Model Approach to Public Health Problems

CDC was born out of an effort to protect U.S. soldiers and civilians from the debilitating effects of a single disease during World War II. The Office of Malaria Control in War Areas (MCWA) was started in Atlanta in 1942 to fight malaria, a disease that had for centuries devastated servicemen during wartime. Our parent organization put in place a plan to deal with the problem of malaria that has evolved over the years to serve as the model of how CDC does business today. We call this model the public health approach, a four-step system to combat contemporary public health problems. (Chart 2) DELETED

CDC's public health approach involves detecting a problem through disease surveillance, determining its causes, developing and testing potential strategies for handling the problem, and implementing appropriate prevention programs. By the time the Communicable Disease Center opened its doors on July 1, 1946, the foundations of this important public health model had been established. CDC has since applied the principles of the public health approach to combat today's leading preventable health problems. Whether it's tracking the Ebola virus in Africa or America, reducing the incidence of smoking among teenagers, eliminating hazards from the workplace, or preventing injuries caused in bicycle crashes; CDC stands at the forefront of the increasingly successful fight against disease, injury, and disability.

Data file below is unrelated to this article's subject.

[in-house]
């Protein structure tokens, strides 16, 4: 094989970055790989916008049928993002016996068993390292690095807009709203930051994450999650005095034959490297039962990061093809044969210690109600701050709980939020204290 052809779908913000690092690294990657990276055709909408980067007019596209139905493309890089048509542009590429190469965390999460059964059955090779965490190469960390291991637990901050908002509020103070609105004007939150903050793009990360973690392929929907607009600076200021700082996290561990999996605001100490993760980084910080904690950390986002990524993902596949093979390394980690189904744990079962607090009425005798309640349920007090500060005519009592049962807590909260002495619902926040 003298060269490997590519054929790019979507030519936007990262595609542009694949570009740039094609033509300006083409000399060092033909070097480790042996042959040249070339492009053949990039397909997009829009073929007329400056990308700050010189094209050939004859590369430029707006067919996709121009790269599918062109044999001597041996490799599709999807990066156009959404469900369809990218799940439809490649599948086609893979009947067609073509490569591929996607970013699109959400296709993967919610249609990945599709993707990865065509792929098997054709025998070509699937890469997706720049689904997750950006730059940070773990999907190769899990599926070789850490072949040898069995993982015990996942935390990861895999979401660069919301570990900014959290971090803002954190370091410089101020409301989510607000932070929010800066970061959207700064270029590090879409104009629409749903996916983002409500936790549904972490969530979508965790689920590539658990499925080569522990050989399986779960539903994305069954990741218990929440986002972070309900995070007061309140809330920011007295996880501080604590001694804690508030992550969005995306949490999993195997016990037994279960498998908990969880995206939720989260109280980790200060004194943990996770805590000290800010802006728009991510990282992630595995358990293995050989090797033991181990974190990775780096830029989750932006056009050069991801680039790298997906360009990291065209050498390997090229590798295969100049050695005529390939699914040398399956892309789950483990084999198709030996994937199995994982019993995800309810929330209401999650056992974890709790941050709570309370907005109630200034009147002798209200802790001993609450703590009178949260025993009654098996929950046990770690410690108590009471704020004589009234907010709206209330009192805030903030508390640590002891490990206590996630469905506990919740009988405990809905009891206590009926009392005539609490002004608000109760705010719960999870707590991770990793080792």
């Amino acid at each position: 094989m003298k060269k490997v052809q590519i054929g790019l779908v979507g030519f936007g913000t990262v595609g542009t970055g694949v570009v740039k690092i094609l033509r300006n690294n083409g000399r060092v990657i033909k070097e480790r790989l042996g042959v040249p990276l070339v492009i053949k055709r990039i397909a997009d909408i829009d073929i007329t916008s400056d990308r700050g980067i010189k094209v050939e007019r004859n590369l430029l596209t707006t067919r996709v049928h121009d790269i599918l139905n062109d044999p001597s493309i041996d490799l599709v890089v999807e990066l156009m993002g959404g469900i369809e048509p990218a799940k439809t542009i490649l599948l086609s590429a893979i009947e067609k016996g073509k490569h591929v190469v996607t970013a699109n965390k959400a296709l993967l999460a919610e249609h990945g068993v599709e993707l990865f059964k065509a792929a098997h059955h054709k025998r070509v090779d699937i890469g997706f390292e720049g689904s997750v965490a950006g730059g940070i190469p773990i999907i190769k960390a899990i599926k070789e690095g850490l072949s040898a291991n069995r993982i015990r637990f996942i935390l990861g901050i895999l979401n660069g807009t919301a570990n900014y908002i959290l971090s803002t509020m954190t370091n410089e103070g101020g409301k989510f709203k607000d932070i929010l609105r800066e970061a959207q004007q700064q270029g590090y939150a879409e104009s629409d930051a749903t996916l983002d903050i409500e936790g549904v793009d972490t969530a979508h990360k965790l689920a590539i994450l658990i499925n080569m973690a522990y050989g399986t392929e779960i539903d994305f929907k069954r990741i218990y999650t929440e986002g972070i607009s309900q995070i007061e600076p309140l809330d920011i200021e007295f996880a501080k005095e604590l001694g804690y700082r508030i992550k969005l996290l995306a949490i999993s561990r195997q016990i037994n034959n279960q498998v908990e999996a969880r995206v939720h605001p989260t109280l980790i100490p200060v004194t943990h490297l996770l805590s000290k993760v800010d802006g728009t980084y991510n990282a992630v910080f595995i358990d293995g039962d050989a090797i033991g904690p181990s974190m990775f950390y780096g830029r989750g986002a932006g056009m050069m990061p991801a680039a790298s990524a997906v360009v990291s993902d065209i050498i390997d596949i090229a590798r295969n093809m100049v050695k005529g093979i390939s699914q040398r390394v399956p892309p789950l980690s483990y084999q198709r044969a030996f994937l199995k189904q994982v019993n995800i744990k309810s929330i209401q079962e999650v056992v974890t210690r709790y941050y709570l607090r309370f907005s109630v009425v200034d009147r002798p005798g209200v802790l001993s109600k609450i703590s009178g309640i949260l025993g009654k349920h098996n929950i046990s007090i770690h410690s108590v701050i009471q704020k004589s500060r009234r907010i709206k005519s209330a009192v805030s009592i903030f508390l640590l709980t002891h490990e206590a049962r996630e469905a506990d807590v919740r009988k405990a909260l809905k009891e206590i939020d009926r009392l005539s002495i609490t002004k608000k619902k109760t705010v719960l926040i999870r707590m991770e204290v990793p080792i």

In its fifty years of noteworthy accomplishment, CDC has made prevention not only a science, but a practical reality. Today, CDC has evolved into the nation's first line of defense in the prevention and control of diseases, injuries, and disabilities. I would like to spend a few minutes highlighting some of the many successes CDC and public health have witnessed over the past five decades and, also, show how these successes have laid the groundwork for making this Nation--and the world--a safer and healthier place.